For many years, Jon von Tetzchner, who co-founded Opera Software in 1995, was — unsurprisingly — using Opera as his browser of choice. Yet, in 2011, von Tetzchner announced he was leaving the company citing differences with the board on Opera’s future.
“After I quit, Opera gradually moved in a different direction quite abruptly. They decided to do what everyone else was doing, to build a fairly limited browser,” said von Tetzchner in an interview with tech.eu.
With the Opera browser no longer doing what he wanted it to do, von Tetzchner was faced with a dilemma – which browser to use now?
That’s where Vivaldi Technologies chimes in.
Founded in 2013 by von Tetzchner and fellow former Opera employee Tatsuki Tomita, the startup operates a community site at Vivaldi.net, but is mostly focused on building the Vivaldi web browser.
Since January 2015, the team has launched two technical previews of the browser, which have garnered one million downloads to date, von Tetzchner told me. It’s a pretty impressive milestone, considering Vivaldi hasn’t even hit beta stage yet.
“The feedback we’ve been getting is that what we’re doing is hitting a nerve... A lot of people want to have browser that can do more and allows them to work more efficiently with the Internet – something that puts the user in focus somewhat less than the business model,” explained von Tetzchner.
Freedom for the ‘power user’
Vivaldi is not targeting the average Web user, but rather a similar user segment to the one Opera had set its sights on – the ‘power user’. More specifically, the ones who want more features and the ability to easily customise it to their own needs. But is there really room for another browser in the market?
“The feeling is that the options out there, they’re moving in a certain direction and it’s all about simplification. The browsers, which are generally fairly big vendors, have a lot of distribution and their focus is to gather more users. Typically that means they go for a limited browser with the idea that advanced users can download extensions and things like that,” responded von Tetzchner.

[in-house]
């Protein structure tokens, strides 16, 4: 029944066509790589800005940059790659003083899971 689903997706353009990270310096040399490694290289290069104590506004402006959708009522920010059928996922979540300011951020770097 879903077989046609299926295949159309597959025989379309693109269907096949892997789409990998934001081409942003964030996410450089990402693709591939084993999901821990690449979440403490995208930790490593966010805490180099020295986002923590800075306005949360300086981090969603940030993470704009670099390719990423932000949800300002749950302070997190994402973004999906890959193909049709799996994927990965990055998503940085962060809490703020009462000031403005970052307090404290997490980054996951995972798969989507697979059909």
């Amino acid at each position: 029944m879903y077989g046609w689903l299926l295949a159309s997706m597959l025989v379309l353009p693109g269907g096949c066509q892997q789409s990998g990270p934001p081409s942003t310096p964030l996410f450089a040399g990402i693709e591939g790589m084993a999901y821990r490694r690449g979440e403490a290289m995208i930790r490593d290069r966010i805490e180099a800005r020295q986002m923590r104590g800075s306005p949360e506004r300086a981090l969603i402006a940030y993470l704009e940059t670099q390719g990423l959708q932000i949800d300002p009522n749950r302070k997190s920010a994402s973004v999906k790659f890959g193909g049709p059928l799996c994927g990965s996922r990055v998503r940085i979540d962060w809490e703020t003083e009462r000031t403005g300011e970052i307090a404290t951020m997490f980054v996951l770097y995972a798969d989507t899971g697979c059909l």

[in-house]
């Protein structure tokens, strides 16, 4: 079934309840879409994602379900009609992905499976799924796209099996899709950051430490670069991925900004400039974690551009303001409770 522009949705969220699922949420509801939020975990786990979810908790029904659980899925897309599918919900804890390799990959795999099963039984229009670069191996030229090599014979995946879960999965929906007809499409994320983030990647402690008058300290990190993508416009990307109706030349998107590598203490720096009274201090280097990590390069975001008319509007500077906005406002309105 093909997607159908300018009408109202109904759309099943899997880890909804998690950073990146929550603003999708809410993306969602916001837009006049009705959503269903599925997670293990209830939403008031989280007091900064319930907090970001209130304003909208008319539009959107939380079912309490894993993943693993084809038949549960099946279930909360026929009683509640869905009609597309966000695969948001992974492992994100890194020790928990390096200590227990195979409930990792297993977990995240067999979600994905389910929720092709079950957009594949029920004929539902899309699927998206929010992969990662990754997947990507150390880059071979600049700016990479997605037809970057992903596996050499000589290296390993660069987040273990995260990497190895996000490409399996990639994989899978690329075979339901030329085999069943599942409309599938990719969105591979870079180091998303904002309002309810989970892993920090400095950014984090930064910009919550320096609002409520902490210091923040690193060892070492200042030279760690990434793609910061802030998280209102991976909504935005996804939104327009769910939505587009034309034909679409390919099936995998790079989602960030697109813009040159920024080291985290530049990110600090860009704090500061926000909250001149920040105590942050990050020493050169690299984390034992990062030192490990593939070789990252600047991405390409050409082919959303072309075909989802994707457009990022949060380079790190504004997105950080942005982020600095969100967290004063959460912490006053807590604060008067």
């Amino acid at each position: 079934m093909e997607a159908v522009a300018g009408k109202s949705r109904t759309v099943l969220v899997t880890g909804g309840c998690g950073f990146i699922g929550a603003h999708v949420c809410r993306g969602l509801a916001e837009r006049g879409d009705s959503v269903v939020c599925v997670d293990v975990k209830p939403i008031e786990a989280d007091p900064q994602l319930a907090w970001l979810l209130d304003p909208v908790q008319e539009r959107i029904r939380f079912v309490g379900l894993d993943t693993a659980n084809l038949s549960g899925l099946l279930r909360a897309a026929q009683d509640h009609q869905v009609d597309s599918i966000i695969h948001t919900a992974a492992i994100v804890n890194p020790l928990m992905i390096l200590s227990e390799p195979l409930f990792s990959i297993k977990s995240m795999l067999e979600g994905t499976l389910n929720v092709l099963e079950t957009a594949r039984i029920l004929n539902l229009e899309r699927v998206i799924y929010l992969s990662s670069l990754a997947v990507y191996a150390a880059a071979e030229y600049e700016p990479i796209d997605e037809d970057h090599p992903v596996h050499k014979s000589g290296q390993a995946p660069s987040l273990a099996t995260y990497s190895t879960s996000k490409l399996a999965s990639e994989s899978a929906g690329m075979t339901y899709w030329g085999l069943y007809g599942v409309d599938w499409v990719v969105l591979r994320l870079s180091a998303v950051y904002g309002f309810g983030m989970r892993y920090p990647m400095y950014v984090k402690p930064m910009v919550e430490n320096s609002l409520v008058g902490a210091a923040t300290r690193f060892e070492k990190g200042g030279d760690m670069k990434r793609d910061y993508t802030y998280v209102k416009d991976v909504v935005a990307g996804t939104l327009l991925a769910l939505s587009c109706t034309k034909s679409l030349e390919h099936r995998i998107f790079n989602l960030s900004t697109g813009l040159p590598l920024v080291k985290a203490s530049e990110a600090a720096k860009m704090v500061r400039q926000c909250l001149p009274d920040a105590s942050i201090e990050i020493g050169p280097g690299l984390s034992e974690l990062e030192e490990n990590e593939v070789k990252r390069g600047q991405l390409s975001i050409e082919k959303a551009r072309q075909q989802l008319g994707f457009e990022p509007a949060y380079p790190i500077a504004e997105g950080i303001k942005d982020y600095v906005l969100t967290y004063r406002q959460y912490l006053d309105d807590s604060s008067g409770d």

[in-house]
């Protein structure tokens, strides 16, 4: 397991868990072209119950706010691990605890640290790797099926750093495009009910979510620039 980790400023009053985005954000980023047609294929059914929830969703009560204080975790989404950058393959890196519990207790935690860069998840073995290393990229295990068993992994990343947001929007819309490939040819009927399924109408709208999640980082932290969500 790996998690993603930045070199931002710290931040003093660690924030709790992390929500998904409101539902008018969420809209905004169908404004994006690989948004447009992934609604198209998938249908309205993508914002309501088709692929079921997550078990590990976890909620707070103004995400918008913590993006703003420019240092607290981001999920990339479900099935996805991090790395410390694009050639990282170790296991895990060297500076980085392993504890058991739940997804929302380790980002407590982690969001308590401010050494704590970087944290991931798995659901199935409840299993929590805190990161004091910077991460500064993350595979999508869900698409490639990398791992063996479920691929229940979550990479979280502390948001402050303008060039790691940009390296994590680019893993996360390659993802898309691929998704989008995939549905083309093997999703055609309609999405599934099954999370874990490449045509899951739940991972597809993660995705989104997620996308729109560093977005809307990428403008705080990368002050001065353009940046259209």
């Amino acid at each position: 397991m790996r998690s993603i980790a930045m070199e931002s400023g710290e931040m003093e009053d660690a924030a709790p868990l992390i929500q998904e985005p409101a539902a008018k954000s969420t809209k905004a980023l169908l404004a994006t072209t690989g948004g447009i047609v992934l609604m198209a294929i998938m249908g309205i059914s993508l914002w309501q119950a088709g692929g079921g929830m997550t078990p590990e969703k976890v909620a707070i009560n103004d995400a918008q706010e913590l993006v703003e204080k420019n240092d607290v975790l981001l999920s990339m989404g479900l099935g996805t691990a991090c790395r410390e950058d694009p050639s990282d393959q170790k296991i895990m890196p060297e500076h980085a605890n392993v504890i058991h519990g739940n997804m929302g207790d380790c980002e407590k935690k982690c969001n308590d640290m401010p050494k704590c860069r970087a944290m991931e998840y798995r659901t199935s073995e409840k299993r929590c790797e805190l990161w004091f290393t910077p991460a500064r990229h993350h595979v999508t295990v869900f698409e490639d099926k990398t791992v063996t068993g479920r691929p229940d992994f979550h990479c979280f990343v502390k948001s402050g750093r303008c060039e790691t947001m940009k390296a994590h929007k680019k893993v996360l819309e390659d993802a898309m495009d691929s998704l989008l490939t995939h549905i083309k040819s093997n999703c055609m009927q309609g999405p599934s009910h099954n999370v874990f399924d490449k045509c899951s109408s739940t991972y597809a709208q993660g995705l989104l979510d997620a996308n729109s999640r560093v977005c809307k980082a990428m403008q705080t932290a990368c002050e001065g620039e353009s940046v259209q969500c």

However, going down this route usually means the browser ends up getting weighed down, he added.
Ultimately, the idea behind Vivaldi is to offer an alternative that is rich in functionality and allows advanced users to easily implement their own way of working.
Vivaldi is promising a slew of features to help power users work more efficiently within the browser, including customisable keyboard shortcuts as quick commands, a Notes panel to help remember and mark certain sites, as well as a tab stack function to tackle the familiar problem of having too many tabs open.
“If you have 50 tabs open, it can be too much, so we're offering tab stacking, which means you put multiple tabs underneath one. It’s basically providing a formal hierarchy,” he elaborated.
Bookmarks are also an important aspect of Vivaldi. The bookmarks bar can consist of icons, text, or both. It can be placed on the top or bottom, left or right. Perhaps it seems excessive to offer so much freedom in customisation, but von Tetzchner is convinced that it’s precisely these details that its target user is looking for.
“This is all under the assumption that you, the user, have your own way of doing things... A lot of people want to be able to do things their way,” he said.
Vivaldi isn’t the only one that wants to refresh the browser market though. Microsoft recently released a preview of Project Spartan, which is slated to replace Internet Explorer as the default browser on Windows 10. Additionally, Russian search giant Yandex unveiled an alpha version of its concept Chromium-based browser in November 2014.
At the moment, Vivaldi Technologies – which is self-funded – is a team of 25 with most people working out of the startup's two main offices in Iceland and Norway. The rest of the employees are spread across the US, Czech Republic, Finland and Russia.
When asked about the launch timeline for Vivaldi, von Tetzchner said releases will be ongoing until the company feels the product is ready. No external date has been set.
Although it’s still too early to make any firm judgements on Vivaldi’s functionality, if anything, the technical previews are indication that the browser is certainly one to keep an eye on.
So what can we expect from the company in the coming year?
“We will focus on doing things differently – combining more functionality than you’re used to and providing more options than you're used to. Visually, it's also different. While most browsers have been a bit grey, we’re including more colours... and being more alive," answered von Tetzchner. "We will continue down the route of providing a viable choice for those that want more from their browsers.”
Image of Jon von Tetzchner courtesy of Vivaldi Technologies.
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